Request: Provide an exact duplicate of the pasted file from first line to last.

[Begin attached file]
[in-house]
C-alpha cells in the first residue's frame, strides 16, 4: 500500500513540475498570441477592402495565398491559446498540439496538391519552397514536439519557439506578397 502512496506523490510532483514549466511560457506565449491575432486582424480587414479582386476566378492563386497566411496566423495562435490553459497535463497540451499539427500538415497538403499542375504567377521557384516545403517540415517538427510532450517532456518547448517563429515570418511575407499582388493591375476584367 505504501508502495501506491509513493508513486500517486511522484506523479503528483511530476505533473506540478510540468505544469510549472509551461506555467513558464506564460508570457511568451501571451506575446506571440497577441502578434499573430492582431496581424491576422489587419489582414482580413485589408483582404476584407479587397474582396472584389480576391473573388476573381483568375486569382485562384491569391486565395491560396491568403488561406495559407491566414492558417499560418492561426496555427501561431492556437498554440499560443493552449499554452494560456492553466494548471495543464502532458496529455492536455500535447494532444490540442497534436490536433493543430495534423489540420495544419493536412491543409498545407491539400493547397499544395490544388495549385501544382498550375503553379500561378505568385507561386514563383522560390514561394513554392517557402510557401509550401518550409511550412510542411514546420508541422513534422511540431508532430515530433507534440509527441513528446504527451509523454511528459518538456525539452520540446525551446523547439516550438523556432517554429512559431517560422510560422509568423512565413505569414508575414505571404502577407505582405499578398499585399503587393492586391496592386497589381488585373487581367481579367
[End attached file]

[in-house]
C-alpha cells in the first residue's frame, strides 16, 4: 500500500513540475498570441477592402495565398491559446498540439496538391519552397514536439519557439506578397 502512496506523490510532483514549466511560457506565449491575432486582424480587414479582386476566378492563386497566411496566423495562435490553459497535463497540451499539427500538415497538403499542375504567377521557384516545403517540415517538427510532450517532456518547448517563429515570418511575407499582388493591375476584367 505504501508502495501506491509513493508513486500517486511522484506523479503528483511530476505533473506540478510540468505544469510549472509551461506555467513558464506564460508570457511568451501571451506575446506571440497577441502578434499573430492582431496581424491576422489587419489582414482580413485589408483582404476584407479587397474582396472584389480576391473573388476573381483568375486569382485562384491569391486565395491560396491568403488561406495559407491566414492558417499560418492561426496555427501561431492556437498554440499560443493552449499554452494560456492553466494548471495543464502532458496529455492536455500535447494532444490540442497534436490536433493543430495534423489540420495544419493536412491543409498545407491539400493547397499544395490544388495549385501544382498550375503553379500561378505568385507561386514563383522560390514561394513554392517557402510557401509550401518550409511550412510542411514546420508541422513534422511540431508532430515530433507534440509527441513528446504527451509523454511528459518538456525539452520540446525551446523547439516550438523556432517554429512559431517560422510560422509568423512565413505569414508575414505571404502577407505582405499578398499585399503587393492586391496592386497589381488585373487581367481579367